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Marriott and Holiday Inn Express experimented with removing the traditional desk inside guest rooms and the moves triggered a backlash.
Lots of guests, it turns out, still want a desk. It’s an important piece of furniture in the opinion of lots of their customers.
Marriott’s new “work surface” was geared to forge a connection with the millennial market but the brand found out the change caused a generational rift within the ranks of its guests.
Yahoo! Sports National Columnist Dan Wetzel wrote a scathing Tumblr post about the absence of a traditional desk at the City Center Marriott in Charlotte, North Carolina, saying there was a “little table with no corresponding chair.” Wetzel’s shock led him to find an entire Internet community indignant about Marriott robbing them of their beloved piece of furniture.
“The Idiots Who Designed Marriott’s Hotel Rooms” is a forum on FlyerTalk, a website that hosts discussions on travel topics. The thread, which is 23 pages long, is inundated with users posting more grievances than approvals about “tiny ledges” that had to pass for desks, among other complaints. (It should be noted that there were users who are satisfied with the new work spaces too.)
“It was a bad decision by Marriott on the design. Especially the lack of a desk. Seriously? What do they think us road warriors are gonna do, hang from the ceiling? Sounds like they’re going to fix it, but unfortunately you may have to find another hotel to frequent until they do,” one user, flyerfmaz, posted in May 2014.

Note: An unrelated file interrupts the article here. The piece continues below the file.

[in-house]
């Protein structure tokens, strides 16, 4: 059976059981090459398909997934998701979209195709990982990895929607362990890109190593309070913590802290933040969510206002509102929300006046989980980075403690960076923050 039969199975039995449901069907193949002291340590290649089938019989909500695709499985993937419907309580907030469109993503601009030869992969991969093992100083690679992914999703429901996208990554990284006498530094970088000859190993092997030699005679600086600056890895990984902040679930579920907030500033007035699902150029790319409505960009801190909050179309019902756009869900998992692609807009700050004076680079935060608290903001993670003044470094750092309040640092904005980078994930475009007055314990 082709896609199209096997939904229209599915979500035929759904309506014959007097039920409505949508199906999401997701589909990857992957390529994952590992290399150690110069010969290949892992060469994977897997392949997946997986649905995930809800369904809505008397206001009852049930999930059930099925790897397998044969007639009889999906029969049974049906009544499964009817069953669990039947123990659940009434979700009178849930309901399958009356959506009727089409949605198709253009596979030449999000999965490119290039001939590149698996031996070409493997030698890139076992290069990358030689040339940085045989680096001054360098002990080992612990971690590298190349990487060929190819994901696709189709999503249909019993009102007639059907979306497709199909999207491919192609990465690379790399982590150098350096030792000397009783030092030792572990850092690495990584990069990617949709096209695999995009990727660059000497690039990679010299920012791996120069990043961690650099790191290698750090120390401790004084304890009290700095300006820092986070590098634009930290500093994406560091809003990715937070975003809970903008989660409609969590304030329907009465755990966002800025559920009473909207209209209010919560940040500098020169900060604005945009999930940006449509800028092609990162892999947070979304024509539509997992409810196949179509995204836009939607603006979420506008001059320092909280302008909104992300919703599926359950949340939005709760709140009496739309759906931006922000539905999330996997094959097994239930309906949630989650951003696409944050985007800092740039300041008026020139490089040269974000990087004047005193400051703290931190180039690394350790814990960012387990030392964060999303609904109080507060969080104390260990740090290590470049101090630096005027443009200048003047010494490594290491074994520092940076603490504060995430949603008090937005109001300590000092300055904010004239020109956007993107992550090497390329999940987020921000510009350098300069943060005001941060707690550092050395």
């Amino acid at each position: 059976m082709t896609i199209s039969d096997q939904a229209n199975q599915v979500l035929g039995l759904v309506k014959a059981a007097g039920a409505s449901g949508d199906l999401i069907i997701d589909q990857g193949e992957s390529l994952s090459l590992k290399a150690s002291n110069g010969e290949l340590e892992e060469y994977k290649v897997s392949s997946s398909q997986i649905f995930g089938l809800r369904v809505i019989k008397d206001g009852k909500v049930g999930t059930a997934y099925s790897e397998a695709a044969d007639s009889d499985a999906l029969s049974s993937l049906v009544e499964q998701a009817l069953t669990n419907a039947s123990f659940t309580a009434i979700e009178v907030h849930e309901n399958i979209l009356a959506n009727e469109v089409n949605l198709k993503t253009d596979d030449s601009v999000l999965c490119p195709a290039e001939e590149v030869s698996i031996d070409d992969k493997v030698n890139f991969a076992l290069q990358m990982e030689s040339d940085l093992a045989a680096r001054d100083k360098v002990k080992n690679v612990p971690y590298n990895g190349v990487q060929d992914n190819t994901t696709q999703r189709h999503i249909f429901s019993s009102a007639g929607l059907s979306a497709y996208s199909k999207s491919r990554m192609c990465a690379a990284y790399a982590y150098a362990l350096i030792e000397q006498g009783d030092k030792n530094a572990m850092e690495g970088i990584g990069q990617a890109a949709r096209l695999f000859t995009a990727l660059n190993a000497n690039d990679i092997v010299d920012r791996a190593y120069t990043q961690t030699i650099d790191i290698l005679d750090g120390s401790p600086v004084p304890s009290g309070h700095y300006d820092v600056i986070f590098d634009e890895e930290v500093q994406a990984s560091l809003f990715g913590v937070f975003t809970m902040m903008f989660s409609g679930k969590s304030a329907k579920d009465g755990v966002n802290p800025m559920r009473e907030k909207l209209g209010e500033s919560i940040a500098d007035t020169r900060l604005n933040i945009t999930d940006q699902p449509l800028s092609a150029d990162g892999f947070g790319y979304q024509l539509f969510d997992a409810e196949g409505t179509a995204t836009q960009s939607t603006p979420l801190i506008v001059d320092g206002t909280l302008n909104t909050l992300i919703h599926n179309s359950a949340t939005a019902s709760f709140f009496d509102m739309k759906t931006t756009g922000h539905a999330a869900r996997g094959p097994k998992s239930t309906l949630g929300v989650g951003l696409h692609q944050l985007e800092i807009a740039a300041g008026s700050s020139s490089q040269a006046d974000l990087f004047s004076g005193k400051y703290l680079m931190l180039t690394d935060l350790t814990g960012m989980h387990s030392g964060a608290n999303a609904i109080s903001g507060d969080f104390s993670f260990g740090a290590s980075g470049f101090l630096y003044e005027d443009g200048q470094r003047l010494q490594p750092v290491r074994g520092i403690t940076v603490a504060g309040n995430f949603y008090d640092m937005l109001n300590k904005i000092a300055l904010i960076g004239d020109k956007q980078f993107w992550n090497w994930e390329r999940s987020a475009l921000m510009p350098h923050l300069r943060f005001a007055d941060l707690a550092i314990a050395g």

To be clear, Marriott is not removing desks from hotel rooms, says Matthew Carroll, vice president of the Marriott brand.
“What we are doing is we’re trying to evolve how those work surfaces are implemented in the guest room,” Carroll says. “It’s not about eliminating desks. It’s about how you evolve, how that work surface gets implemented. How do you respond to that guest who is much more untethered, much more movable?”
Part of the Marriott Brand Transformation
Marriott is currently undergoing what Carroll describes as an “extensive brand transformation” to deliver on modern consumer expectations and experiences, and the guest room is a crucial lynchpin of that process.
As part of its transformation, the company conducted a variety of research efforts across generations, Carroll says, noting that its specific target customer is primarily the business traveler. The research included a full mockup room where consumers could walk through the model room to see the look, feel and functionality of it.
Marriott gleaned information suggesting that customer behavior in the room is much more “untethered,” thanks to things like Wi-Fi and mobile devices.
“You don’t have to connect [to the Internet] through a blue cord anymore,” Carroll says. “How guests work and play and relax in the room is very different. That’s one of the things that we’re really responding to, is being able to enable our guests to be able to use the room in a way that responds to those different needs.”